National Aeronautics and
|Lyndon B. Johnson Space Center
Houston, Texas 77058
NAME: Taylor G. Wang
PERSONAL DATA: Born June 16, 1940, in Mainland China. He is a Physicist at the Jet Propulsion Laboratory in California, and is a U.S. citizen. He is married, and has two sons.
EDUCATION: Received a bachelor of science degree in physics in 1967, a master of science degree in physics in 1968, and a doctorate in physics in 1971, from the University of California at Los Angeles.
ORGANIZATIONS: Member, American Physical Society, Materials Research Society, American Institute of Aeronautics and Astronautics, Sigma Xi, and a Fellow in the Acoustical Society of America.
EXPERIENCE: After completing his doctorate, Dr. Wang joined the California Institute of Technology Jet propulsion Laboratory (JPL) in 1972, as a senior scientist. He is currently Program Manager for Materials Processing in Space. At JPL he was responsible for the inception and development of containerless processing science and technology research. He is the Principal Investigator (PI) on the Spacelab 3 mission NASA Drop Dynamics (DDM) experiments, PI on the NASA SPAR Flight Experiment #77-18 "Dynamics of Liquid Bubble," PI on the NASA SPAR Flight Experiment #76-20 "Containerless Processing Technology," and PI on the Department of Energy Experiment "Spherical Shell Technology." Dr. Wang has been conducting precursor drop dynamics experiments for the DDM in ground-based laboratories employing acoustic levitation systems, neutral buoyancy systems and drop towers, and in the near weightless environment provided by JSC's KC-135 airplane flights and SPAR rockets. These flights have helped to define the experimental parameters and procedures in the DDM experiments to be performed on Spacelab 3. He is the inventor of the acoustic levitation and manipulation chamber for the DDM and is the author of 70 articles in open literature and 20 U.S. patents.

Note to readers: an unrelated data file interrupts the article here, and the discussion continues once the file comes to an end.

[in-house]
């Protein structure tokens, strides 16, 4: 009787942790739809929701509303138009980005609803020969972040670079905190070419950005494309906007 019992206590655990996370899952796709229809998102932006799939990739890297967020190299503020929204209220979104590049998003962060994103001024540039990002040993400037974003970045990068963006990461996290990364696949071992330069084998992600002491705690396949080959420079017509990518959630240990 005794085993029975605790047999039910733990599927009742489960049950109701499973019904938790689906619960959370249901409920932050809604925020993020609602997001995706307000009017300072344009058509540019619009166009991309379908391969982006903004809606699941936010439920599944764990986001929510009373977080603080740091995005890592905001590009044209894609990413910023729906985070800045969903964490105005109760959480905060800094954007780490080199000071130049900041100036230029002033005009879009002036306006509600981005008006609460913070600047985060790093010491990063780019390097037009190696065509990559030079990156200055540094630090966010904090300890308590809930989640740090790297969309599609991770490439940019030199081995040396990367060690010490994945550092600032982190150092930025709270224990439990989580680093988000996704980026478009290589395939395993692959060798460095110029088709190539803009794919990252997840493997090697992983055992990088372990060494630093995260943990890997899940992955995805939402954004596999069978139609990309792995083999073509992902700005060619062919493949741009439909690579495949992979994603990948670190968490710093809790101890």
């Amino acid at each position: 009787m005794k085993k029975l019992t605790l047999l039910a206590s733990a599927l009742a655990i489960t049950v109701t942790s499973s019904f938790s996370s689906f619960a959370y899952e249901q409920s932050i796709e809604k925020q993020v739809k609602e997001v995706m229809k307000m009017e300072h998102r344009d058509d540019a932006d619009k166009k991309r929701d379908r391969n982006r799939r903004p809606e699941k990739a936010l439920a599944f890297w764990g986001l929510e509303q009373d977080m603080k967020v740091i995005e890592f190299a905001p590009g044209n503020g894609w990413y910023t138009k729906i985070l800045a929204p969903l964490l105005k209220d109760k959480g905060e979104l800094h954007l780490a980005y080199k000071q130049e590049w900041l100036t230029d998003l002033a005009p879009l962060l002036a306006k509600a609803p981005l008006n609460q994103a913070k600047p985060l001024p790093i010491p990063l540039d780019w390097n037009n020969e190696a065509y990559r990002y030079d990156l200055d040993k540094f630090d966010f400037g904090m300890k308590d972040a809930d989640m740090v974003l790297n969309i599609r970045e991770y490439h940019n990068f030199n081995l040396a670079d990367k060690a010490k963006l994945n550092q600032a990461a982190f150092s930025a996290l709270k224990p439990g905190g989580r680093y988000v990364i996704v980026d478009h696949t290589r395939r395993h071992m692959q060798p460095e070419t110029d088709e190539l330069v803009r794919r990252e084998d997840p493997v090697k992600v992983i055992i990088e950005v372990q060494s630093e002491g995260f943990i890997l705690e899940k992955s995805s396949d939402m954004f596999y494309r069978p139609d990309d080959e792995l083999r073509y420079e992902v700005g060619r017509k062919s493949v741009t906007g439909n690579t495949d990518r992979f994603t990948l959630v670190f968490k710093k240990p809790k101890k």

SPACE FLIGHT EXPERIENCE: Dr. Wang flew on STS-51B Challenger (April 29-May 6, 1985). STS-51B/Spacelab-3 was launched from Kennedy Space Center, Florida, and returned to land at Edwards Air Force Base, California. It was the first operational Spacelab mission. The seven-man crew aboard Challenger conducted investigations in crystal growth, drop dynamics leading to containerless material processing, atmospheric trace gas spectroscopy, solar and planetary atmospheric simulation, cosmic rays, laboratory animals and human medical monitoring. At mission conclusion, Dr. Wang had traveled over 2.9 million miles in 110 Earth orbits, and had logged over 168 hours in space.
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